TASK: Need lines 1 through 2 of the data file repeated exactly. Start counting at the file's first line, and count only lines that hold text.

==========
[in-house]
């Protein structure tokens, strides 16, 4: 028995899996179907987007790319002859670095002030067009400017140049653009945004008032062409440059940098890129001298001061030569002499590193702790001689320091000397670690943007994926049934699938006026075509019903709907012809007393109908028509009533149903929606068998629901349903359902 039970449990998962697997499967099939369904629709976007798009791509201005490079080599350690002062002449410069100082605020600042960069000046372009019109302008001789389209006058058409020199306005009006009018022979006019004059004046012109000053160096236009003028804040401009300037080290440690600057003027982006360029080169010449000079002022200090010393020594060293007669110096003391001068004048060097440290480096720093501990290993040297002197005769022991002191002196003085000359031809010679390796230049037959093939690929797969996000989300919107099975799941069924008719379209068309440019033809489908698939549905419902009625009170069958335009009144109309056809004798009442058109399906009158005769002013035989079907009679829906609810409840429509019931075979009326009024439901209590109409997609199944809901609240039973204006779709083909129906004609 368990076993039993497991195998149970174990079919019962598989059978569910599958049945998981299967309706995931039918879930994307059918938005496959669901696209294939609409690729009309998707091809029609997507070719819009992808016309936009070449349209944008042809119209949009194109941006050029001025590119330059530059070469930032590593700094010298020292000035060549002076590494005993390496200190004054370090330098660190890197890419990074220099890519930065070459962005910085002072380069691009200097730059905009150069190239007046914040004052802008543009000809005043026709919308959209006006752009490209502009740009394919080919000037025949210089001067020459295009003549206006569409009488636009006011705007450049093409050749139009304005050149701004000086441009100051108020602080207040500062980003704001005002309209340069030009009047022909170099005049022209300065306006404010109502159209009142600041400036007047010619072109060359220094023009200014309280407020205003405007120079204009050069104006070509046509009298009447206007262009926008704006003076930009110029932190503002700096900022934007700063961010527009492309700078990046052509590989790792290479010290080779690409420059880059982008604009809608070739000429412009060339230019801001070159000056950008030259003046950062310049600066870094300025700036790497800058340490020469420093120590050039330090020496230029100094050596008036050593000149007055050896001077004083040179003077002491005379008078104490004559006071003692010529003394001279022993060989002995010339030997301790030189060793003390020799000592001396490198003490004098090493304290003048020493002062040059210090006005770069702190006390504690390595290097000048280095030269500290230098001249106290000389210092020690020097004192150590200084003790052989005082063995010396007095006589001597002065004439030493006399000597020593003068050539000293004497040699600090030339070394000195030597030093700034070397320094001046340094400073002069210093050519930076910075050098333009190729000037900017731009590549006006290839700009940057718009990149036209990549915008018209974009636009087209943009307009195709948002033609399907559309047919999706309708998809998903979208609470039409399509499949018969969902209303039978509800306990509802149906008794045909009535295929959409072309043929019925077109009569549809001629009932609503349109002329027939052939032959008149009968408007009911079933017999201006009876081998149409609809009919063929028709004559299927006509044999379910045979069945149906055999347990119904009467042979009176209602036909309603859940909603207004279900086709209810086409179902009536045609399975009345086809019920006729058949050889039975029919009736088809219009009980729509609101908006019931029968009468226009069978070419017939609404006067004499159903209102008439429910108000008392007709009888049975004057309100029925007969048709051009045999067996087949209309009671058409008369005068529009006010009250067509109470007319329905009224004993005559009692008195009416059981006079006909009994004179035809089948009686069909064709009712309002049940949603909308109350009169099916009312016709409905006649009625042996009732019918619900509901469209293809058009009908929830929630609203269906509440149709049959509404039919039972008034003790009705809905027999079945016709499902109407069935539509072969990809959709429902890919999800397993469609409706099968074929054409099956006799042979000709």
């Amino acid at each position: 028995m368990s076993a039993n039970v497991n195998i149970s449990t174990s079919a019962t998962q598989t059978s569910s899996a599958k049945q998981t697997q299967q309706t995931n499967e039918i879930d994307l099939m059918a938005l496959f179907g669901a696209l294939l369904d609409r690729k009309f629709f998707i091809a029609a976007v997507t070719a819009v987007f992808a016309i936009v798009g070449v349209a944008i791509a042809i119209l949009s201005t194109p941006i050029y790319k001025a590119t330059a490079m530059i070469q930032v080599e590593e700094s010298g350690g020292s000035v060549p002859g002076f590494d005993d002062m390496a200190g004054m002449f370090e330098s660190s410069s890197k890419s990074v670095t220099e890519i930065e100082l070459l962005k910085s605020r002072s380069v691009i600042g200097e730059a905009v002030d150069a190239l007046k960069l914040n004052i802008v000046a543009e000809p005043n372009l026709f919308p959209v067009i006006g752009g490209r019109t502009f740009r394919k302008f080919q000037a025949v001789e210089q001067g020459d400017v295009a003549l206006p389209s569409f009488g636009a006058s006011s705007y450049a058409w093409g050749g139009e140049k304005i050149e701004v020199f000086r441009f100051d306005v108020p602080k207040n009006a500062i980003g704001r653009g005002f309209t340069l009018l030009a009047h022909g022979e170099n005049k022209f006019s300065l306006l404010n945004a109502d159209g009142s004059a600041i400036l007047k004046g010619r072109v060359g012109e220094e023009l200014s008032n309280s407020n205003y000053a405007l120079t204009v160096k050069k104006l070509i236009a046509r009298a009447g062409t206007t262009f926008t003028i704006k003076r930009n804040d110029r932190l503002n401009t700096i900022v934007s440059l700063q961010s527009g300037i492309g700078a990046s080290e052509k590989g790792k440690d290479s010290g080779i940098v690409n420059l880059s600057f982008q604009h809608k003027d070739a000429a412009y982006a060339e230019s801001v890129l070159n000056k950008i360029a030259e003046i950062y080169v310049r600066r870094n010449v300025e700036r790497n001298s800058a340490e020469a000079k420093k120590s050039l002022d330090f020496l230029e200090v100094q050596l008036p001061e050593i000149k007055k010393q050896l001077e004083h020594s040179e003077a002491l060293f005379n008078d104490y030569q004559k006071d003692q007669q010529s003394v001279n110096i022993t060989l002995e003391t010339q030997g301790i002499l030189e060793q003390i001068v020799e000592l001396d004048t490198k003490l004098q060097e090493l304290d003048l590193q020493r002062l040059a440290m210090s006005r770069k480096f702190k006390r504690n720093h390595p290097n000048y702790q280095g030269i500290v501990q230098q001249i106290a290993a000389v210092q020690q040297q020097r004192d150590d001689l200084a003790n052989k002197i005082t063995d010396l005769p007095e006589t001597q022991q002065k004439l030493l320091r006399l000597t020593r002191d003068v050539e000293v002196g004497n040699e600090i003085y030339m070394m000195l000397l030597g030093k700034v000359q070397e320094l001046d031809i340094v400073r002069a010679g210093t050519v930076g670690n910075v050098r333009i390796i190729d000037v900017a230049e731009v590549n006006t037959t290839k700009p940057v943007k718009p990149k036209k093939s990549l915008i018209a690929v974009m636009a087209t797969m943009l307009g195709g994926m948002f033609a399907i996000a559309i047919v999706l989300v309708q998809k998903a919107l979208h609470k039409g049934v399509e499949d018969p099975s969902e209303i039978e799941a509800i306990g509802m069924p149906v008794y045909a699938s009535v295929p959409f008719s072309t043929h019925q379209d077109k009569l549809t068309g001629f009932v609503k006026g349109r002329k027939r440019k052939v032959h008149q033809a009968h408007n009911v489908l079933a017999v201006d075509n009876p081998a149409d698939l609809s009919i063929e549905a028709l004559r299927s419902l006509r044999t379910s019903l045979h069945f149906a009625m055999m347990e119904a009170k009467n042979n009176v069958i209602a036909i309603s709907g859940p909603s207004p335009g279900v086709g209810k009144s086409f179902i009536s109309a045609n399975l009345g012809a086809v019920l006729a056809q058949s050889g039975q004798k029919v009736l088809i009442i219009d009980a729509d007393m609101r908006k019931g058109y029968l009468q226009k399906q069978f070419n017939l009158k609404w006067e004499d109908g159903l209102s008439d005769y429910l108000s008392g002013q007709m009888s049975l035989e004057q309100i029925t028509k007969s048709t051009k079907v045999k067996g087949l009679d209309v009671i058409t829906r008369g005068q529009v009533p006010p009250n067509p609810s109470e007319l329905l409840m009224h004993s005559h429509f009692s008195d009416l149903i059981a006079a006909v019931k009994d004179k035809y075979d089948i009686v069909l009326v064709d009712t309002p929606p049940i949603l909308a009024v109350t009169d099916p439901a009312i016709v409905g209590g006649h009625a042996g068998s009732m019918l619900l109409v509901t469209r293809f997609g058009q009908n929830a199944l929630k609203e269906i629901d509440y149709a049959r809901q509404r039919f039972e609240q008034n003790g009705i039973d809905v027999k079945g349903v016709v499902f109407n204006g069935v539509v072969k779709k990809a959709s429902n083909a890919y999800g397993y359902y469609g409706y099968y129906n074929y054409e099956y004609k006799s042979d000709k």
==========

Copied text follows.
[in-house]
């Protein structure tokens, strides 16, 4: 028995899996179907987007790319002859670095002030067009400017140049653009945004008032062409440059940098890129001298001061030569002499590193702790001689320091000397670690943007994926049934699938006026075509019903709907012809007393109908028509009533149903929606068998629901349903359902 039970449990998962697997499967099939369904629709976007798009791509201005490079080599350690002062002449410069100082605020600042960069000046372009019109302008001789389209006058058409020199306005009006009018022979006019004059004046012109000053160096236009003028804040401009300037080290440690600057003027982006360029080169010449000079002022200090010393020594060293007669110096003391001068004048060097440290480096720093501990290993040297002197005769022991002191002196003085000359031809010679390796230049037959093939690929797969996000989300919107099975799941069924008719379209068309440019033809489908698939549905419902009625009170069958335009009144109309056809004798009442058109399906009158005769002013035989079907009679829906609810409840429509019931075979009326009024439901209590109409997609199944809901609240039973204006779709083909129906004609 368990076993039993497991195998149970174990079919019962598989059978569910599958049945998981299967309706995931039918879930994307059918938005496959669901696209294939609409690729009309998707091809029609997507070719819009992808016309936009070449349209944008042809119209949009194109941006050029001025590119330059530059070469930032590593700094010298020292000035060549002076590494005993390496200190004054370090330098660190890197890419990074220099890519930065070459962005910085002072380069691009200097730059905009150069190239007046914040004052802008543009000809005043026709919308959209006006752009490209502009740009394919080919000037025949210089001067020459295009003549206006569409009488636009006011705007450049093409050749139009304005050149701004000086441009100051108020602080207040500062980003704001005002309209340069030009009047022909170099005049022209300065306006404010109502159209009142600041400036007047010619072109060359220094023009200014309280407020205003405007120079204009050069104006070509046509009298009447206007262009926008704006003076930009110029932190503002700096900022934007700063961010527009492309700078990046052509590989790792290479010290080779690409420059880059982008604009809608070739000429412009060339230019801001070159000056950008030259003046950062310049600066870094300025700036790497800058340490020469420093120590050039330090020496230029100094050596008036050593000149007055050896001077004083040179003077002491005379008078104490004559006071003692010529003394001279022993060989002995010339030997301790030189060793003390020799000592001396490198003490004098090493304290003048020493002062040059210090006005770069702190006390504690390595290097000048280095030269500290230098001249106290000389210092020690020097004192150590200084003790052989005082063995010396007095006589001597002065004439030493006399000597020593003068050539000293004497040699600090030339070394000195030597030093700034070397320094001046340094400073002069210093050519930076910075050098333009190729000037900017731009590549006006290839700009940057718009990149036209990549915008018209974009636009087209943009307009195709948002033609399907559309047919999706309708998809998903979208609470039409399509499949018969969902209303039978509800306990509802149906008794045909009535295929959409072309043929019925077109009569549809001629009932609503349109002329027939052939032959008149009968408007009911079933017999201006009876081998149409609809009919063929028709004559299927006509044999379910045979069945149906055999347990119904009467042979009176209602036909309603859940909603207004279900086709209810086409179902009536045609399975009345086809019920006729058949050889039975029919009736088809219009009980729509609101908006019931029968009468226009069978070419017939609404006067004499159903209102008439429910108000008392007709009888049975004057309100029925007969048709051009045999067996087949209309009671058409008369005068529009006010009250067509109470007319329905009224004993005559009692008195009416059981006079006909009994004179035809089948009686069909064709009712309002049940949603909308109350009169099916009312016709409905006649009625042996009732019918619900509901469209293809058009009908929830929630609203269906509440149709049959509404039919039972008034003790009705809905027999079945016709499902109407069935539509072969990809959709429902890919999800397993469609409706099968074929054409099956006799042979000709």